In December 2007, a jury found Pickton guilty of six counts of second-degree murder, carrying a life sentence with no possibility of parole for 25 years. Evidence recovered at the scene revealed the DNA of 33 women, but while in prison, Pickton told an undercover agent that he had killed 49 women and “wanted one more to make the big five-O.”
Susan Monica (‘Sweetest Murderer’)
Susan Monica admitted that she preferred animals over people. “I do not value human life very much,” Monica said in taped confessions. “My feeling is the only thing wrong with the planet is there’s people on it. If not for us, all the other animals, even dodo birds, would be here.”
A jury weighed Monica’s admission before convicting the former farmer of killing 59-year-old Stephen Delicino and 56-year-old Robert Haney and feeding their corpses to her pigs. Both men disappeared in 2012 and 2013, respectively, after Monica hired them as handymen on her 20-acre farm in Wimer, Oregon.
According to a state anthropologist who testified at the trial, Haney’s legs had been chopped off with an ax, and the thigh bones showed signs of being chewed by an animal. Some of Delicino’s remains were found in plastic bins in Monica’s barn when her residence was searched in 2014.
On April 27, 2015, a judge sentenced Monica to a minimum of 50 years in prison.
Sixteen-year-old Oluwaseyi “Seyi” Ogunyemi didn’t stand a chance when a pit bull cross named Tyson brought him to the ground in Larkhall Park, Stockwell, South London and began mauling him. The dog’s owner, rival gang member, Chrisdian Johnson, then stabbed Ogunyemi six times, while a second dog went after several of Ogunyemi’s friends.
“At the time of the attack (in April 2009), both dogs were unleashed, and chased and then brought down and savaged their victims, giving their human masters an advantage, enabling them then to access their victims in order to stab them with knives,” Brian Altman, prosecuting attorney in the case, told jurors.
DNA technology proved a billion-to-one probability that some of the blood came from Tyson. “It was a pioneering case and possibly the first time dog DNA had been used,” Altman tells A&E True Crime.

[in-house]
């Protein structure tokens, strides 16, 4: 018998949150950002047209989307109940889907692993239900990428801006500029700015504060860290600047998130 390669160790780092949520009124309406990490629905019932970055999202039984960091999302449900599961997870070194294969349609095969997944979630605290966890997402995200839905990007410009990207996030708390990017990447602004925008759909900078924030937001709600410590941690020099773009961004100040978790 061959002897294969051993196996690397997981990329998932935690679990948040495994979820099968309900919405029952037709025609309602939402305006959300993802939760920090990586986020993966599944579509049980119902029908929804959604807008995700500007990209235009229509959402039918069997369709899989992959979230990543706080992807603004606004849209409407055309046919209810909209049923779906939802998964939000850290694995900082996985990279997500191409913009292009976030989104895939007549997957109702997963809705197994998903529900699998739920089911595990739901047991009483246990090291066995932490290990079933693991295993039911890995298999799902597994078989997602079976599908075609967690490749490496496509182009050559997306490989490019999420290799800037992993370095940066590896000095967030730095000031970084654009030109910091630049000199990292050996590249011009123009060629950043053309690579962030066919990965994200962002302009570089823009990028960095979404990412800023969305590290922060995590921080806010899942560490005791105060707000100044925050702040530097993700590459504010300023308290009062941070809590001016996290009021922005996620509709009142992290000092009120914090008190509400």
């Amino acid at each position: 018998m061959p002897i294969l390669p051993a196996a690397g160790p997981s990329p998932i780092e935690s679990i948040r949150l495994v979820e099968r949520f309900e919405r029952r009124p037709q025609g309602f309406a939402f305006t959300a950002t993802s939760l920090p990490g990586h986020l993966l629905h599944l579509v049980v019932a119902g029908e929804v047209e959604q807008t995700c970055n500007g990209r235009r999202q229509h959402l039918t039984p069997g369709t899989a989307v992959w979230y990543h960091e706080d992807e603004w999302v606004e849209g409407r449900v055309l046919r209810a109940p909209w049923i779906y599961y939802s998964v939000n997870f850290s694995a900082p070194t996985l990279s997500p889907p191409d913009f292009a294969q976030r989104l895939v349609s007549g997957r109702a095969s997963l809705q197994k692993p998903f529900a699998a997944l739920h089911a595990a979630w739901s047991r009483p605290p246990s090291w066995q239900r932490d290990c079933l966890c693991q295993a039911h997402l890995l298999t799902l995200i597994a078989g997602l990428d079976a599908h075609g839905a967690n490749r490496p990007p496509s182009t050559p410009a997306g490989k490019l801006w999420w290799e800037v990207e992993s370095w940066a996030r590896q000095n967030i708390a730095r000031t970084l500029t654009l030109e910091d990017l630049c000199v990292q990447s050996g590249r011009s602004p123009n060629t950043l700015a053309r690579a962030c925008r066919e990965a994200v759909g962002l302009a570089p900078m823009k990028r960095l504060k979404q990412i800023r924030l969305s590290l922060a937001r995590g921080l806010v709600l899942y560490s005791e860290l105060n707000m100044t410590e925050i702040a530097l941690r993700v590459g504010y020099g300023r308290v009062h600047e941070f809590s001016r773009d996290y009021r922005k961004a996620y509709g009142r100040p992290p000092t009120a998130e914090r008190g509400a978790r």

At sentencing, Judge Christopher Moss told Johnson, “You used two fearsome weapons. The first was your pitbull [mix] dog, which I have no doubt you had trained to attack and bring down your prey. The second was the knife with which you stabbed Seyi Ogunyemi to death.”
Johnson was given a life sentence on March 19, 2010 with no possibility of parole for 24 years.
Richard Kuklinski (‘The Iceman’)
Richard Kuklinski garnered the reputation as being one of America’s most ruthless hitmen, working on behalf of several organized crime families including the Gambinos and Genoveses. He earned the nickname “The Iceman” for the way he froze bodies to disguise the time of death and throw law enforcement off his trail.
Although he was convicted of multiple murders—spanning from 1998 to 2003—and given two consecutive life terms, while incarcerated Kuklinski claimed to have killed more than 200 people. One grisly account was that he fed several people to rats while they were still alive.
Retired ATF special agent Dominick Polifrone conducted an 18-month undercover operation that led to the capture and arrest of “The Iceman.” Polifrone tells A&E True Crime that during one of their meetings Kuklinski mentioned filming someone being eaten alive by rats, but there was no proof and the so-called video footage was never found. Nonetheless, Polifrone maintains “The Iceman” had it in him to commit such a heinous crime.
“He was an evil son of a bitch. He would laugh about how he murdered people,” says Polifrone. “I called him the devil. He was the devil.”
Kuklinski died of cardiac arrest on March 5, 2006.